Monday, April 14, 2014

Learning an Art (or, Learning AND Art?)

I'm still reading Anna Karenina, but now I am closer to 700 pages in. I just finished reading one of the two more poignant scenes to me so far. This scene, like the earlier one that struck me, is a vivid illustration of a philosophical idea Tolstoy apparently believes in and expresses through his characters and their conversations.
The earlier situation involved, through the evolution of more than one chapter/scene, the character Levin's development of his theory of how Russian agriculture might be improved. Through various interactions with people, witnessing of strangers' reactions to the work, and ideas clicking during conversation, Tolstoy outlines Levin's progression of thought on the subject. The more recent scene that moved me involves the inner workings of a natural-born artist (Mihailov) as compared with one who admires and studies and attempts through "technique" to, well, mimic, this unteachable instinct (Vronsky). Mihailov's creative process unfolds in the scene, from an attempt at a sketch, to a remembrance of a stranger's facial features, to the deep feeling of an emotion the artist was trying to convey. Then, when visitors come to admire his most recent painting, on which he has been working for three years, the artist agonizes over the expectation of their critiques as though the work were his child. Tolstoy writes from an obvious understanding of the artist's inner instinct (I noticed it because it not only describes how the creative one absorbs and "files away" things noticed for future paintings, but I have experienced the same kind of unintentional absorption of ideas for future writing. Tolstoy's description of it is perfect!)
After I read the scene, I was pondering the process and the author and the role of his knowledge and beliefs in his writing. It caused me to wonder, is one of the (primary?) objectives of writing fiction the goal of presenting a visual of one's personal philosophy/ies? I decided to root around and see what others thought of this question, which I found has of course been asked before: Can a writer use a novel to express philosophical views? (In my opinion, Tolstoy certainly seems to do exactly this, and to do it masterfully.)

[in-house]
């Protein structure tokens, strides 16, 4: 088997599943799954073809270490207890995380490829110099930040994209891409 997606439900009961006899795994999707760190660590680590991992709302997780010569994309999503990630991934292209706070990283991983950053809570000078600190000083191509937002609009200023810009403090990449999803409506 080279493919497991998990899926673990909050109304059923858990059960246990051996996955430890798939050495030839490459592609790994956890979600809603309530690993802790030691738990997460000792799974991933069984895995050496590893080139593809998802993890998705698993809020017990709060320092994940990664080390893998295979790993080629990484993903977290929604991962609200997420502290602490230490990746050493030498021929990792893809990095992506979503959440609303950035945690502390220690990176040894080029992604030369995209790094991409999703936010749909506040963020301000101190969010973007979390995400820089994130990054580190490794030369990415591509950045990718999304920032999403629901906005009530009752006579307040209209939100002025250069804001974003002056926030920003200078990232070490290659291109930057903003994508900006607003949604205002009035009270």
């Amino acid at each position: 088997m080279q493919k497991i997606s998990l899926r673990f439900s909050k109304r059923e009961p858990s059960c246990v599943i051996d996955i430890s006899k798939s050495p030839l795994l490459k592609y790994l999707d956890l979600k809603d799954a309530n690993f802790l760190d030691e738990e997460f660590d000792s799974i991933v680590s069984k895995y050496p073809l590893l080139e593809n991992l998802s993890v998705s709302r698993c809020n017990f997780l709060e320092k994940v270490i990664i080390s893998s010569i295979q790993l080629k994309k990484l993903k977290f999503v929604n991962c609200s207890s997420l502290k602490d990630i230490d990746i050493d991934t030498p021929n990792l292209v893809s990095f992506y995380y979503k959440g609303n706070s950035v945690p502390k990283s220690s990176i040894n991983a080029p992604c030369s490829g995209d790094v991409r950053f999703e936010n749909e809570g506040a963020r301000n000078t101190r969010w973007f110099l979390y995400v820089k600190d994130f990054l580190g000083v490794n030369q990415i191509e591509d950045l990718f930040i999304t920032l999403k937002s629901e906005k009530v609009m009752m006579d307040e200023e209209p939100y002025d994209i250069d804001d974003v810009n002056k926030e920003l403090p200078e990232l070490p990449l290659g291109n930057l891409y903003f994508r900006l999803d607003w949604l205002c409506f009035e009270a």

In this New York Times article, James Ryerson points out the differences between the two disciplines: "Philosophy is written for the few; literature for the many. Philosophy is concerned with the general and abstract; literature with the specific and particular. Philosophy dispels illusions; literature creates them." He then summarizes that many answer the question at the beginning of this paragraph with no, including such novelists who have degrees in philosophy and seem to express it in their novels (like Iris Murdoch).
Others (like David Foster Wallace) answer yes. Still others (Rebecca Newberger Goldstein) admit to intentionally addressing philosophical issues in their novels. Of Goldstein, Ryerson writes, "Still, she says that part of her empathizes with Murdoch’s wish to keep the loose subjectivity of the novel at a safe remove from the philosopher’s search for hard truth." I agree; one's philosophical search for hard truth is, after all, fluid and progressively matures (similar to the theological idea of progressive sanctification). For this reason, I think a novel is perhaps a perfect medium for expressing one's philosophical process and leanings.